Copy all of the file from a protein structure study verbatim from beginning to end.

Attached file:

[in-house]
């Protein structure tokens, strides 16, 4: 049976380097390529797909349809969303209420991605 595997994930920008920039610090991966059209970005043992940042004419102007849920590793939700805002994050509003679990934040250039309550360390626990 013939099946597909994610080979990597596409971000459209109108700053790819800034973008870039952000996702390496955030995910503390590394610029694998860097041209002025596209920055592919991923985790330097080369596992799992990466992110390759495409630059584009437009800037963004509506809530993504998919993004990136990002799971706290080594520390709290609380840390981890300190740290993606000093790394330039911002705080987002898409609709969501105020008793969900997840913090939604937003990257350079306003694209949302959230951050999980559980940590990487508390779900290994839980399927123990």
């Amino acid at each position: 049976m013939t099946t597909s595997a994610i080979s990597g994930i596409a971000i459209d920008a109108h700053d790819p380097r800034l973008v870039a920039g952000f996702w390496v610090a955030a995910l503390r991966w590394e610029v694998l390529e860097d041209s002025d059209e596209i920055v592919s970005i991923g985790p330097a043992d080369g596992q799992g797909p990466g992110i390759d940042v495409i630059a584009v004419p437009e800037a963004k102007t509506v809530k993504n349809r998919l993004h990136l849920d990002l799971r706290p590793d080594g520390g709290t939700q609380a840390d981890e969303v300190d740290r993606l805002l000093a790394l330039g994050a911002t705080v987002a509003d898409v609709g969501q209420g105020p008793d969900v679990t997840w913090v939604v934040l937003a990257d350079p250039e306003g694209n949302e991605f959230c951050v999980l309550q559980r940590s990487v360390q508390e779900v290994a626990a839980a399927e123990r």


[in-house]
């Protein structure tokens, strides 16, 4: 049976380097390529797909349809969303209420991605 595997994930920008920039610090991966059209970005043992940042004419102007849920590793939700805002994050509003679990934040250039309550360390626990 013939099946597909994610080979990597596409971000459209109108700053790819800034973008870039952000996702390496955030995910503390590394610029694998860097041209002025596209920055592919991923985790330097080369596992799992990466992110390759495409630059584009437009800037963004509506809530993504998919993004990136990002799971706290080594520390709290609380840390981890300190740290993606000093790394330039911002705080987002898409609709969501105020008793969900997840913090939604937003990257350079306003694209949302959230951050999980559980940590990487508390779900290994839980399927123990």
């Amino acid at each position: 049976m013939t099946t597909s595997a994610i080979s990597g994930i596409a971000i459209d920008a109108h700053d790819p380097r800034l973008v870039a920039g952000f996702w390496v610090a955030a995910l503390r991966w590394e610029v694998l390529e860097d041209s002025d059209e596209i920055v592919s970005i991923g985790p330097a043992d080369g596992q799992g797909p990466g992110i390759d940042v495409i630059a584009v004419p437009e800037a963004k102007t509506v809530k993504n349809r998919l993004h990136l849920d990002l799971r706290p590793d080594g520390g709290t939700q609380a840390d981890e969303v300190d740290r993606l805002l000093a790394l330039g994050a911002t705080v987002a509003d898409v609709g969501q209420g105020p008793d969900v679990t997840w913090v939604v934040l937003a990257d350079p250039e306003g694209n949302e991605f959230c951050v999980l309550q559980r940590s990487v360390q508390e779900v290994a626990a839980a399927e123990r």